Getting started playing guitar.
The following is a list of the various items to help you get started playing guitar along
with an explanation and tips on thier use. Getting started playing the guitar isn't difficult or
expensive, but choosing the right equipment in the beginning will save you money and make the
experience more enjoyable. The recomandations of specific brands/models of guitars, tuners, etc.
come from years of teaching hundreds of students with these items and instruction materials.
There are, of course, many other brands of guitars, amps, etc. and a dizzying array of books
and videos. The following should provide a basis to help you judge which materials will be best
The Guitar: To begin with, it really makes little difference whether you start out on
an electric guitar, steel string acoustic guitar or nylon string acoustic guitar. That choice should
depend on your goals. If you like classical guitar and wish to play classical guitar music, choose
a nylon string guitar. Many instructors insist that all thier beginning students start with a nylon
string guitar because, they say, it's easier on your fingers. I believe this is inapropriate
because, while the string tension may in fact be lighter (and the string diameter, larger), the
guitar may not be stylistically consistant with the goals of the player. In short, if you want to
play heavy metal, buy an electric guitar. If you want to strum away and maybe sing along by the
campfire, a steel string acoustic is probably your best choice.
Guitar Case or Bag? Many guitarists assume that a hardshell case is the only acceptable
choice when it comes to transporting and protecting your guitar. For some, this may be true, but
for the majority, a padded guitar bag is just fine if not preferable. In fact, today, guitar
bag sales outstrip hardshell sales by a wide margin. This is partially due to a generally lower price
tag, but also because the bag is much more transportable due to its light weight, soft feel and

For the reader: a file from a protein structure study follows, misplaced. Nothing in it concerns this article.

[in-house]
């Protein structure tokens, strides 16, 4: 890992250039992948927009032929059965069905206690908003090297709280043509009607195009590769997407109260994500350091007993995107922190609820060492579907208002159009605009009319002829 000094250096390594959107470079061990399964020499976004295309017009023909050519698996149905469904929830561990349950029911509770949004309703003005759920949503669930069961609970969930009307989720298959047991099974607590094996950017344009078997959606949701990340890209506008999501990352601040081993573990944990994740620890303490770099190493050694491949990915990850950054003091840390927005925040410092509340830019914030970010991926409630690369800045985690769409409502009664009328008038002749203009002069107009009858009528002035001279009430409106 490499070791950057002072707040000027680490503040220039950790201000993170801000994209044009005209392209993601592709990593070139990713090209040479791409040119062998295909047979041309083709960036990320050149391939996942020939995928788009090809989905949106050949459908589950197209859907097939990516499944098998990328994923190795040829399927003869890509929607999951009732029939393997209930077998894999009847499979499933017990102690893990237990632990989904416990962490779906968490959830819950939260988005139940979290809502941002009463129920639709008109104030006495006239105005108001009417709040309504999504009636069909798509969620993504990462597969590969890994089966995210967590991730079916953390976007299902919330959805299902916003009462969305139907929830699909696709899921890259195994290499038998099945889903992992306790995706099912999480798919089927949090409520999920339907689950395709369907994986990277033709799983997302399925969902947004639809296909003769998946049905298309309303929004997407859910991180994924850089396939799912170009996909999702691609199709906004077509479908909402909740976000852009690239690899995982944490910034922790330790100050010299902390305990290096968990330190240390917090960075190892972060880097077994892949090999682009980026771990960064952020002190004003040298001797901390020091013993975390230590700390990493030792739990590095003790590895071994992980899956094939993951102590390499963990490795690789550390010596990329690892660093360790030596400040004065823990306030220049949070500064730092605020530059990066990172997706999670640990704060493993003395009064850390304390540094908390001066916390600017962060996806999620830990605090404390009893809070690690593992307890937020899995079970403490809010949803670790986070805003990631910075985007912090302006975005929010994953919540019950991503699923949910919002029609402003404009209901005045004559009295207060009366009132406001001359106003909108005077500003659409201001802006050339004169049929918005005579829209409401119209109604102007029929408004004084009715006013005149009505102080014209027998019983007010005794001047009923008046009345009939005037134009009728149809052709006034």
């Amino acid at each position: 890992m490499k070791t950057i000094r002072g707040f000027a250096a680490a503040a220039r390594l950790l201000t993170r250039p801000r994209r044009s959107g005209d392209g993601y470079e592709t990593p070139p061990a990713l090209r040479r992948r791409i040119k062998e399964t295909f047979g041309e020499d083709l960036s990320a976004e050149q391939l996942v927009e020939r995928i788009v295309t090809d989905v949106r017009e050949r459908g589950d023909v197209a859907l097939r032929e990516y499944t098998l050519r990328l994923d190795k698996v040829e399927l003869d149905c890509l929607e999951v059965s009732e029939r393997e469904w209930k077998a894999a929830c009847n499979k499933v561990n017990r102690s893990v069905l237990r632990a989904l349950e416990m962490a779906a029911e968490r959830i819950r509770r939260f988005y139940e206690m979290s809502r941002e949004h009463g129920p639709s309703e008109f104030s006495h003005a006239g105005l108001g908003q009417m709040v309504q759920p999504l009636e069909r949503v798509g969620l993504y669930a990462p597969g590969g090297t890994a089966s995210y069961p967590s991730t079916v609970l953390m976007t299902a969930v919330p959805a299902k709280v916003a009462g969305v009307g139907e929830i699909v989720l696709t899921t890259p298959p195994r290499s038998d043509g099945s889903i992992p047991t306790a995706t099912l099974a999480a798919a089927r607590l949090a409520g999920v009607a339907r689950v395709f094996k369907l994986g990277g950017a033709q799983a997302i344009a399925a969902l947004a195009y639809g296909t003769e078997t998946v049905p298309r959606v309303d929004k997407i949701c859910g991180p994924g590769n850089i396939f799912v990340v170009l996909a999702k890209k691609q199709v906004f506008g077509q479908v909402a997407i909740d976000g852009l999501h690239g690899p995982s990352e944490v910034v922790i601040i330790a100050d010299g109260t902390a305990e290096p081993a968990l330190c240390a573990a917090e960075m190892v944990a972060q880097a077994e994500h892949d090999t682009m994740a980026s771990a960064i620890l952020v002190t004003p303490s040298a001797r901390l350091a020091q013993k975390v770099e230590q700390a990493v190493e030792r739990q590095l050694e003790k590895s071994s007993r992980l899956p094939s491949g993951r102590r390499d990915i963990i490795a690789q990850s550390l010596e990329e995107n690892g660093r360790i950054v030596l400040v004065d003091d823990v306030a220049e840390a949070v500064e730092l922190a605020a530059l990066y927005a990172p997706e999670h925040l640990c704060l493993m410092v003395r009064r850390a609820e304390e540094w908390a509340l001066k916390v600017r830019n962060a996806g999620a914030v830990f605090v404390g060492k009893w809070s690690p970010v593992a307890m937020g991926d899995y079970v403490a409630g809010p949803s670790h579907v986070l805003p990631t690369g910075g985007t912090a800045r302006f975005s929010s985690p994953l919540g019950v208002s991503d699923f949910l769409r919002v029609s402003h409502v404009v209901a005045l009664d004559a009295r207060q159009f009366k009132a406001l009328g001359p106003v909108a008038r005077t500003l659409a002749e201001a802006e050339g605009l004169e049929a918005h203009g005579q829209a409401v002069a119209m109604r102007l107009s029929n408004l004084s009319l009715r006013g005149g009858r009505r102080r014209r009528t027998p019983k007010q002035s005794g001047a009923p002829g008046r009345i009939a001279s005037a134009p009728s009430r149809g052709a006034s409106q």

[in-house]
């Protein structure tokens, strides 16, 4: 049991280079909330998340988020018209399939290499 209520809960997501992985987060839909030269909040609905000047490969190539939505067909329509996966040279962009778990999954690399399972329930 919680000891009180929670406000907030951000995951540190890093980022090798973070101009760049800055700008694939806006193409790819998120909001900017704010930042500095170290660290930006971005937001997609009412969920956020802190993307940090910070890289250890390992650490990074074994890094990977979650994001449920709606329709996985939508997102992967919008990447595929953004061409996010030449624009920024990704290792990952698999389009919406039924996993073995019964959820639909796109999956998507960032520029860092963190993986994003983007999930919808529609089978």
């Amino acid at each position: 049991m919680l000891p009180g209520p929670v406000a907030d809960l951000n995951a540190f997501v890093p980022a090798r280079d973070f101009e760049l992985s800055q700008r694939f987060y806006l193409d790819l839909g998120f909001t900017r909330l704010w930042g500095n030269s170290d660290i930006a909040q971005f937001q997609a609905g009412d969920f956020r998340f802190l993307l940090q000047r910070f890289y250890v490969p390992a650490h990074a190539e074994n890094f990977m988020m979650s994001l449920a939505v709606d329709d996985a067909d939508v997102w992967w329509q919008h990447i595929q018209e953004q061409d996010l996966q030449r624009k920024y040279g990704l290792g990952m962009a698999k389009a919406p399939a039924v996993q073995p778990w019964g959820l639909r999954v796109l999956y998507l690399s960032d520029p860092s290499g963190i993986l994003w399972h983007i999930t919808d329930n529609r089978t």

compact size. As far as protection is concerned, take care of your guitar whether it's in a case or
not and it will last for dacades. That said, it is worthwhile to note that probably the number one
culprit leading to guitar damage is heat. When a guitar gets too hot, necks warp and twist, finishes
are damaged and wood often cracks. So, never leave your guitar in direct sun, in the trunk of a car
or expose it to other sources of heat.
Recommended Guitar Cases and Guitar Bags
Electronic Tuner: There are many ways to tune your guitar. Tuning forks and pitch pipes
provide a fairly reliable reference pitch but temperature and humidity (and with pitch pipes, how
hard you blow) effect thier intonation. Also, these require the player to match the pitch of the
guitar string to that of the pipe or fork; a skill that may take considerable time to develop. These
days, electronic tuners are innexpensive, realiable and compact. They insure that your guitar is in
tune with itself as well as with other instruments and are available for under $20.
Click for a tutorial on guitar tuning.
Instruction Book: As with learning anything, getting started with the guitar usually
means buying an instruction book or two. Beginning guitar books generally follow a simmilar progression
or methodology. First, they teach you how to hold the guitar and the pick. Next, you learn the notes
on the staff followed by note values. Finally, most books move into exercises sequentially
introducing the first through the sixth strings. Most books will also include the basic, open chord
shapes as well. Any of these books are fine regardless of who the author is.
Ernie Ball - How to Play Guitar: Phase 1
Ernie Ball - How to Play Guitar: Phase 2
Hal Leonard Guitar Method: Book 1 w/CD
Hal Leonard - All Chords in All Positions
Musician's Institute - Guitar Basics
Lately, I've seen a lot of new books cropping up for beginning rock guitarists that diminish
the value of many basic guitar skills like reading music or learning full chords. It's probably
better to avoid this type of book in the beginning and find one that is more comprehensive.
Guitar Pick: Most guitarists use a pick to either strum the guitar strings or play them
individually. Choose a standard shaped pick like Jim Dunlop Nylon or Fender Medium.
A pick that is too heavy will be hard to control at first and one that is too light won't offer
enough resistance to get a feel for the guitar strings. In short, any standard shaped, medium
thickness pick will be perfect.
Jim Dunlop Nylon Guitar Picks - .60mm
Jim Dunlop Gator Grips Guitar Picks - .58mm
Guitar Strap: A question that often comes up is "do I need a strap?" In the
beginning, probably not but, many people find it more comfortable to play thier guitar with a strap
even when seated. The strap sometimes will allow a more natural hand position because the guitar
tends to stay in position better. Electric guitars and some steel string acoustic guitars have strap
buttons and the base of the guitar body as well as the area where the neck is joined to the guitar's
body. Any standard strap will fit these guitars. The strap ends have a keyhole shaped slot at the ends
that simply fit over the buttons on the guitar. Many steel string acoustics only have the end pin and
no second button near the heel. You will need to use a string (usually included) to tie the strap
to the headstock beyond the nut but under the strings. Classical guitars usually have no strap
buttons at all and require a special classical guitar strap. These are basically a neck loop with
a hook that holds the guitar from the soundhole.
Click for a huge selection of guitar straps.